तवगर्ः/तु –     त
tavarga/tu –    ta tha da dha na
पवगर्ः/पु –     प
pavarga/pu –    pa pha ba bha ma

Antasthas (Semi-Vowel) : The sounds ya, ra, la and va are antasthas. They are considered as intermediate to a vowel and a consonant.

Ūṣman (Sibilants) : śa, ṣa, sa, and ha are known as sibilants.

Antasthas and ūṣmas are not classified under the five classes of consonants.  They are treated seperately in the varṇamālā.Thus,

sparśas : ka to ma – 25 letters Anthasthas – ya, ra, la and va Ushmas – śa, ṣa, sa and ha


Ayogavāhās are four. Anusvāra, visarga, jihvāmūlīya, and upadhmānīya


Anusvāra is a nasal sound denoted by a dot (◌ं) placed above the letter after which it is to be pronounced. Eg. कं (kaṃ), अं (aṃ), इं (iṃ).


sort of hard breathing denoted by two vertical dots after the letter is known as visarga (◌ः). Eg. कः (kaḥ), िकः (kiḥ), कु ः (kuḥ) etc.. Visarga is always pronounced with svara

Jihvāmūlīya (tongue-root letter)

It is a semi-visarga when pronounced before क् , ख् k, kh. Eg.

Upadhmānīya (to be breathed upon)

It is also semi-visarga when pronounced before क् , ख् k, kh. Eg. The four ayogavāhās are considered as svaras as well as vyañjanas.

Organs of Speech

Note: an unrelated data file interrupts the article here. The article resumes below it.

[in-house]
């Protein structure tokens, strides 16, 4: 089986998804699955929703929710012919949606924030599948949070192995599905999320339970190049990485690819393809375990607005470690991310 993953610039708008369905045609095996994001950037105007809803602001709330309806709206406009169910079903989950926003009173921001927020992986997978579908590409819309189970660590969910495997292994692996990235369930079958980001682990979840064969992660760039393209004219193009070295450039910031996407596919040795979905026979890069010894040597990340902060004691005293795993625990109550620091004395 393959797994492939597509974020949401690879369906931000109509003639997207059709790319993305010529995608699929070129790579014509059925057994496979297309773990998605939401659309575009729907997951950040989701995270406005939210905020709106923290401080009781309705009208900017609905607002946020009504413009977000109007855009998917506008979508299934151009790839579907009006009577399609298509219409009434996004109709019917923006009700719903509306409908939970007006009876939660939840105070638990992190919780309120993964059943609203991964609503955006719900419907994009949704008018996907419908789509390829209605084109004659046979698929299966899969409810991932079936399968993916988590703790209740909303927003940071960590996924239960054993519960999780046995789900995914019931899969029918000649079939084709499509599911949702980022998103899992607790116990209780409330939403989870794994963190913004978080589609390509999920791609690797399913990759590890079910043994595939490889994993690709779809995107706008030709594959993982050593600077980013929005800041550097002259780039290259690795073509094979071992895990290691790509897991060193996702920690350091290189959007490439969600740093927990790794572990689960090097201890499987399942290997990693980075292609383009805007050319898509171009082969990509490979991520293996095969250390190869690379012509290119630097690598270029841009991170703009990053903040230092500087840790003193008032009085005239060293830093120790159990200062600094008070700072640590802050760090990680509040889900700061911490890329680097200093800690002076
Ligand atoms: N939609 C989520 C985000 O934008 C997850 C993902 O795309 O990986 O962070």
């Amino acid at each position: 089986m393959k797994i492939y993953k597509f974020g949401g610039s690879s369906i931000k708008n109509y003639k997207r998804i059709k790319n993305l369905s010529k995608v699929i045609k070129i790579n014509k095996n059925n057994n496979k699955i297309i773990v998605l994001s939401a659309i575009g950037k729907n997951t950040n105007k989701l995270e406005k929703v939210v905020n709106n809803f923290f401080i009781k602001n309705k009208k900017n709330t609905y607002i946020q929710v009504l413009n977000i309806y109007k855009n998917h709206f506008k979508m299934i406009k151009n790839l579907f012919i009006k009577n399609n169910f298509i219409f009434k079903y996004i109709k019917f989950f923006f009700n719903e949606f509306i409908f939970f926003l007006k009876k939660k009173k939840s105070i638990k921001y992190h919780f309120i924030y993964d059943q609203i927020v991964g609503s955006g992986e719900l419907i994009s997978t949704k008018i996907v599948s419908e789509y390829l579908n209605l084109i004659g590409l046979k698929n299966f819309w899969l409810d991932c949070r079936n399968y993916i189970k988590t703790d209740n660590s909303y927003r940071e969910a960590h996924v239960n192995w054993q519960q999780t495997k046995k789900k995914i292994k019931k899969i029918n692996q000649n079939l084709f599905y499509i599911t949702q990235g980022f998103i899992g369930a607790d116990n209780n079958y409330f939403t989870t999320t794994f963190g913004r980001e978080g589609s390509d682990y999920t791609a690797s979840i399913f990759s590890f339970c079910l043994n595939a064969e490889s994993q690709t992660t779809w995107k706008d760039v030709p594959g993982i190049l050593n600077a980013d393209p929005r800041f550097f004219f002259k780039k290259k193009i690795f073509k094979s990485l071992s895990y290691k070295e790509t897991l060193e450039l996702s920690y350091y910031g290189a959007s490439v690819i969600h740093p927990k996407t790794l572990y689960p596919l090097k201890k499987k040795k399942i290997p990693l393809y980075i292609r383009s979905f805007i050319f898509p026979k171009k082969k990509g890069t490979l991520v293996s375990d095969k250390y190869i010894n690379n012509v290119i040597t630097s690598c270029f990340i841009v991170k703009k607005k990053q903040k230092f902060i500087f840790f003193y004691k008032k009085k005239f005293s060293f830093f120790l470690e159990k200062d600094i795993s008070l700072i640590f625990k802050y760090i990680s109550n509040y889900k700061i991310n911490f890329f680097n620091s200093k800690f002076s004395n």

A linguistic sound can be classified on the basis of two parameters. One is sthāna, the place of articulation. The sound is named as according to the sound is produced. Here, on the basis of the place of articulation the sounds are named as kanṭhya (guttural), tālavya (palatal) etc.. 2. The another parameter is prayatna, manner of articulation. It is on the basis of the effort of pronouncing a particular sound. So a linguistic sound is described in terms of place and manner.

Place of Articulation

The place where the air stops to produce the linguistic sound is called sthāna or place. The kaṇṭha (throat), tālu (palate), mūrdhan (cerebrum), danta (teeth), oṣṭha (lips), nāsikā

(nose), and jihvā (tongue) are called the places of organs. The articulatory description is given below:

  1. The letters produced from throat are gutturals (kanṭhyāḥ). The sounds ‘a ka kha ga gha ṅa and ha’ are kanṭhyas (gutturals).7. Gutturals are pronounced in the back of the